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Becky Binns--Togo News Letter

TNLs #65-69

Meaghan and Becky

Whattaread whattaread

#65 Girl's Club

#66 Tabaski (sauce)

#67 A Guest Writer (woohoo!)

#68 About The Guest's Visit

#69 oh the war


 Sat, 8 Feb 2003

TNL #65

Hello All,

   I opened my door the other day and a lizard who'd been balancing in a sunny spot on the doorframe fell on my head.  Later on I found myself using a playing card to poke the roaches out of the crack in my kitchen table onto the floor so I could step on them (gotta sneak up on um and go for a quick jabbing motion).  And that night, as I brushed my teeth, I counted 4 big, flat, wall spiders in my bathroom: harmless little paintings that move once every 48 hours or so.  It occurs to me that these things have become normal to me, like birds at your birdfeeders or ants in the cracks of your sidewalks.  I know, I know, those things stay OUT side, but, well...enough about bugs, lets talk about work.

    If you are a girl in Togo, everything is decided for you.  If you are lucky, it is decided that you will attend school.  If you are not, it is decided that you will be married off to your Dad's Poker buddy by the age of 13.  Such is life.  From birth to marriage Dad makes all the decisions.  From marriage to death Husband makes all the decisions.  Thus, girls themselves never learn to make decisions, let alone acquire the concept of choices.  If it was as "simple" as education, marriage, occupation, I may leave it all alone as a frustrating cultural difference.  But, the phenomenon dips into the world of boyfriends, who also make the decisions.  And this is a problem.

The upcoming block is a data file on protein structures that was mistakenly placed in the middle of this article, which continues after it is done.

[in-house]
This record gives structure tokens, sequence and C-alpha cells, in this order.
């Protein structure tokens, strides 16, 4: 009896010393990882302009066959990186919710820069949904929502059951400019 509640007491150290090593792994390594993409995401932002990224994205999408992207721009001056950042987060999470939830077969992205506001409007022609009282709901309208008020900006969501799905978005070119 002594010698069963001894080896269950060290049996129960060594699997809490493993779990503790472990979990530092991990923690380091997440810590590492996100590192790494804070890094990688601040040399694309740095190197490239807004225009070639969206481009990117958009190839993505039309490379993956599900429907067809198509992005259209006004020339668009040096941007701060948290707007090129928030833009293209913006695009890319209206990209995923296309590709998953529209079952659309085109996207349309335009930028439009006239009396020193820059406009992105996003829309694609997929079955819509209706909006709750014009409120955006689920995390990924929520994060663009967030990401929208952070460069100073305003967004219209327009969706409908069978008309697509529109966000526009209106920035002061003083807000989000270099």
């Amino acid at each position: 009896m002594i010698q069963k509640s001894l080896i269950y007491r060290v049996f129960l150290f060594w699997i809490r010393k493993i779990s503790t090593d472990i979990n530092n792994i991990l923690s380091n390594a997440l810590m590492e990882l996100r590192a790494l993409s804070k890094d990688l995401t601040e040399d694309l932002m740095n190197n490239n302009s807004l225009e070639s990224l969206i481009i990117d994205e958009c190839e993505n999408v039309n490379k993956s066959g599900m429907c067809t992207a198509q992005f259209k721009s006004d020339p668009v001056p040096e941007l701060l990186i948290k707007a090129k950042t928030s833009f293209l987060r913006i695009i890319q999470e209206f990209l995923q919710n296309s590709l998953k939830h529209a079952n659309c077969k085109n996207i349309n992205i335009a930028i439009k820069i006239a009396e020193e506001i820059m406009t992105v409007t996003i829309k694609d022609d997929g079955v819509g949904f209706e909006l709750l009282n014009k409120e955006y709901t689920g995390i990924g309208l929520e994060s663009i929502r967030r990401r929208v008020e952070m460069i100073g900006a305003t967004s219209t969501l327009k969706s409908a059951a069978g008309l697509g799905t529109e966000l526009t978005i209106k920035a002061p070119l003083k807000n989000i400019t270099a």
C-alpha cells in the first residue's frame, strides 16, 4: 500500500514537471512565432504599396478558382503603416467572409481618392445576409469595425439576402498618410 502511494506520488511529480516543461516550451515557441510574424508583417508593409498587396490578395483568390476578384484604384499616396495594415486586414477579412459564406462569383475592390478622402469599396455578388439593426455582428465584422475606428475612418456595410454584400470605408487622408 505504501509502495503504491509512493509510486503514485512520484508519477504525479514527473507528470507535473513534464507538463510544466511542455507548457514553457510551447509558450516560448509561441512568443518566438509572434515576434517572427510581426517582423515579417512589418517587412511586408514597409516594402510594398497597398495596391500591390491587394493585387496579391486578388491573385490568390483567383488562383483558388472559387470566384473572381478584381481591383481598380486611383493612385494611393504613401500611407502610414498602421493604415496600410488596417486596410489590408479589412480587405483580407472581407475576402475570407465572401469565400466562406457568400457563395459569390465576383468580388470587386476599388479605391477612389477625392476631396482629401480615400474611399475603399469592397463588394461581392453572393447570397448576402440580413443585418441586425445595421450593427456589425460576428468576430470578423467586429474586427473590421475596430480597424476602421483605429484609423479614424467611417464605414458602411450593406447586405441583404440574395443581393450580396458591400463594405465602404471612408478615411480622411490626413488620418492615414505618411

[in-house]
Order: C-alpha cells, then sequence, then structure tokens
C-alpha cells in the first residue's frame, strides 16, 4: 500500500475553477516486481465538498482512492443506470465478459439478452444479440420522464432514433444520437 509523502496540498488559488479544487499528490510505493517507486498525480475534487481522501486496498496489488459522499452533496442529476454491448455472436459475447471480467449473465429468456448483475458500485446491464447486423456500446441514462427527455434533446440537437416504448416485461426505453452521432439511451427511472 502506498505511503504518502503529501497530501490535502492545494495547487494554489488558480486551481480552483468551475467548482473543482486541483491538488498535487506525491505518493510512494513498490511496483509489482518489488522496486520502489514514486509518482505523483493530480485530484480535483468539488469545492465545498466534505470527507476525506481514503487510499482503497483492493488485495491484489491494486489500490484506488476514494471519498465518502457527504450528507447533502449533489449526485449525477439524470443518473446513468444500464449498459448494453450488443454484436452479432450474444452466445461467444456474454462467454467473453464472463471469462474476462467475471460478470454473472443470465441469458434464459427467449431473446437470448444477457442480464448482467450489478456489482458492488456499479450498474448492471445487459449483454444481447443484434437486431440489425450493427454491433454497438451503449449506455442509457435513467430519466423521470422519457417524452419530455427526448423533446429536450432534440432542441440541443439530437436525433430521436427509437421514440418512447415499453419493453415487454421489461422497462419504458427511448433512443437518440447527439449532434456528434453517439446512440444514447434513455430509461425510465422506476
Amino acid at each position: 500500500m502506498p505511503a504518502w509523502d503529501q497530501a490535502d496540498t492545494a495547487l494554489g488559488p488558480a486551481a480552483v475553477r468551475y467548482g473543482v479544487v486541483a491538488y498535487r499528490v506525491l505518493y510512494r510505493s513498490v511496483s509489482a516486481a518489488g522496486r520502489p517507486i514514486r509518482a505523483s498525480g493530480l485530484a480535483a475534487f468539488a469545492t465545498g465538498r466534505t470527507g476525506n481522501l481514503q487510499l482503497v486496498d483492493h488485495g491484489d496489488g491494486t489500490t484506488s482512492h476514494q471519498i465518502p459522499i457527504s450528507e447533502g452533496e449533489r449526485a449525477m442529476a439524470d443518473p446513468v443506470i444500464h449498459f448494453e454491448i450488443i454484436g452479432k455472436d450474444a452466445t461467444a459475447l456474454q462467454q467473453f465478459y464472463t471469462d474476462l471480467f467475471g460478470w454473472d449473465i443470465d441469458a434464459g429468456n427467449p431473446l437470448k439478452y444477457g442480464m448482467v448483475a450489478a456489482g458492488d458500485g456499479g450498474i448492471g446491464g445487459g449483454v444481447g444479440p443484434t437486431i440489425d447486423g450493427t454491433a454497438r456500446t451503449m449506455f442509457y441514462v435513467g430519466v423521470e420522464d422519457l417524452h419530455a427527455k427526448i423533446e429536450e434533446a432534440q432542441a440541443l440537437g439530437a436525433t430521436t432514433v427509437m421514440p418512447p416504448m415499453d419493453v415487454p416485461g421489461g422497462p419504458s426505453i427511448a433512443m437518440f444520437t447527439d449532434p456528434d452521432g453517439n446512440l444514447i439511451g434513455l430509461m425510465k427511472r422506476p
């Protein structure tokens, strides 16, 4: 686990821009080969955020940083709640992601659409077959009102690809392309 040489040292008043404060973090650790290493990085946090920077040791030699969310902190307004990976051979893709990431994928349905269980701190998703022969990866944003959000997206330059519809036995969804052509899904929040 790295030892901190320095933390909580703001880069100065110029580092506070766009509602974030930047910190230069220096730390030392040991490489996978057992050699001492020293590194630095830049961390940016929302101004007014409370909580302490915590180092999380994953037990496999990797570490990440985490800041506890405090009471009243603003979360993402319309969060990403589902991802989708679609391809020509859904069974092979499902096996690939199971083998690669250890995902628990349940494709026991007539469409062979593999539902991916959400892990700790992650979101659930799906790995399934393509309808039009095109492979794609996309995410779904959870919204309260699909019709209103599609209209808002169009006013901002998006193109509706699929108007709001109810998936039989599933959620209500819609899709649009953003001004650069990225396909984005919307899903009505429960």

Wednesday afternoon was my Séme girls club (equivalent of 7th grade).  The girls had just done some group work brainstorming the decisions they make in their lives (i.e.: "wake up, pray, greet parents" as opposed to "not be a good person") and the decisions other others make in their lives (i.e. "What will my occupation be Dad?").  After 30 Minutes of brainstorming, no one had mentioned boys, and I know at least half of them have boyfriends. So I popped the question to a sea of half-bored faces, "What are the choices you have when it comes to boys?"  Boom! Awake! Stunned! Giggling. Silence...then;  He wants me to marry him, but I want to finish school! He's so wonderful and rich, but I want to get an education so he'll respect me!  He pays my school fees as long as I give him what he wants, but if I get pregnant, what good are school fees? My Dad wants me to marry this man, but I know he isn't faithful and I'm so scared of AIDS.  He won't use a condom because he says Americans injected them with AIDS (common myth), but I love him.  I don't have a boyfriend yet, but its so hard to keep saying no when my family thinks I'm old enough and boys keep asking.  What choice do I have if he wants "it" and if I don't give it to him he'll find it someplace else and then give me diseases once we're married? 

      Sex, AIDS, male pressure, parental pressure, marriage, education, independence; not an easy set of concepts for someone who's never been taught to make decisions for herself. Next meeting we'll talk about how to make decisions.  Until then I'd like to lock them all up in an all girls school on the other side of the mountain.  In a place where the genders need to come together in order to advance, it is often so tempting to separate them.

      Sekina (co-worker) was venting the other day about how tired she is of making three meals a day, cleaning, washing the clothes, and chasing her kids around while her husband sits all day in front of their TV, and barks that he needs water, he's thirsty, NOW.  I confessed to her that it seemed to me that here in Togo, the men would die without the women; but the women would thrive without the men. She giggled, "yes, yes, this is true".  I catch myself.  Aren't I supposed to be encouraging gender equality? When did I become a man-basher? Who am I becoming? Oh, Mariama, when will you ever figure it out?